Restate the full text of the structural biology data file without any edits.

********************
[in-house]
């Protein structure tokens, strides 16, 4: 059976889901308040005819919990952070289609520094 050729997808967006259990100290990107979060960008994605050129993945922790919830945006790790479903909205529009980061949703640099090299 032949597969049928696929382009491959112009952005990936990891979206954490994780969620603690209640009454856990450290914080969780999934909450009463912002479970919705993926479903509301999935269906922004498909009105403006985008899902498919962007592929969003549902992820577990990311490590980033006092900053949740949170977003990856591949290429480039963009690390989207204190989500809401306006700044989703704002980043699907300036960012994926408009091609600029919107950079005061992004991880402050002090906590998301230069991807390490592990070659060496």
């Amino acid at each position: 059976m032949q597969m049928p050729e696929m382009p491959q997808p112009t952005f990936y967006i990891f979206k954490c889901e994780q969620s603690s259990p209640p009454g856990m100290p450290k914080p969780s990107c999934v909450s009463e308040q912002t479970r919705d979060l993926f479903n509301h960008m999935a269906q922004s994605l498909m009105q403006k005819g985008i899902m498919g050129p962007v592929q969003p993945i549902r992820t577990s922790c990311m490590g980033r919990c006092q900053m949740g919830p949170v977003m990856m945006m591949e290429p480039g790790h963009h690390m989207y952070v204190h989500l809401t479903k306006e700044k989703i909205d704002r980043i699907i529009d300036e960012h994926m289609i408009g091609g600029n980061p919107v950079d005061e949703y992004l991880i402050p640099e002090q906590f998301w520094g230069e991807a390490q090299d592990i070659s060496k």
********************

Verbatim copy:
[in-house]
């Protein structure tokens, strides 16, 4: 059976889901308040005819919990952070289609520094 050729997808967006259990100290990107979060960008994605050129993945922790919830945006790790479903909205529009980061949703640099090299 032949597969049928696929382009491959112009952005990936990891979206954490994780969620603690209640009454856990450290914080969780999934909450009463912002479970919705993926479903509301999935269906922004498909009105403006985008899902498919962007592929969003549902992820577990990311490590980033006092900053949740949170977003990856591949290429480039963009690390989207204190989500809401306006700044989703704002980043699907300036960012994926408009091609600029919107950079005061992004991880402050002090906590998301230069991807390490592990070659060496």
């Amino acid at each position: 059976m032949q597969m049928p050729e696929m382009p491959q997808p112009t952005f990936y967006i990891f979206k954490c889901e994780q969620s603690s259990p209640p009454g856990m100290p450290k914080p969780s990107c999934v909450s009463e308040q912002t479970r919705d979060l993926f479903n509301h960008m999935a269906q922004s994605l498909m009105q403006k005819g985008i899902m498919g050129p962007v592929q969003p993945i549902r992820t577990s922790c990311m490590g980033r919990c006092q900053m949740g919830p949170v977003m990856m945006m591949e290429p480039g790790h963009h690390m989207y952070v204190h989500l809401t479903k306006e700044k989703i909205d704002r980043i699907i529009d300036e960012h994926m289609i408009g091609g600029n980061p919107v950079d005061e949703y992004l991880i402050p640099e002090q906590f998301w520094g230069e991807a390490q090299d592990i070659s060496k």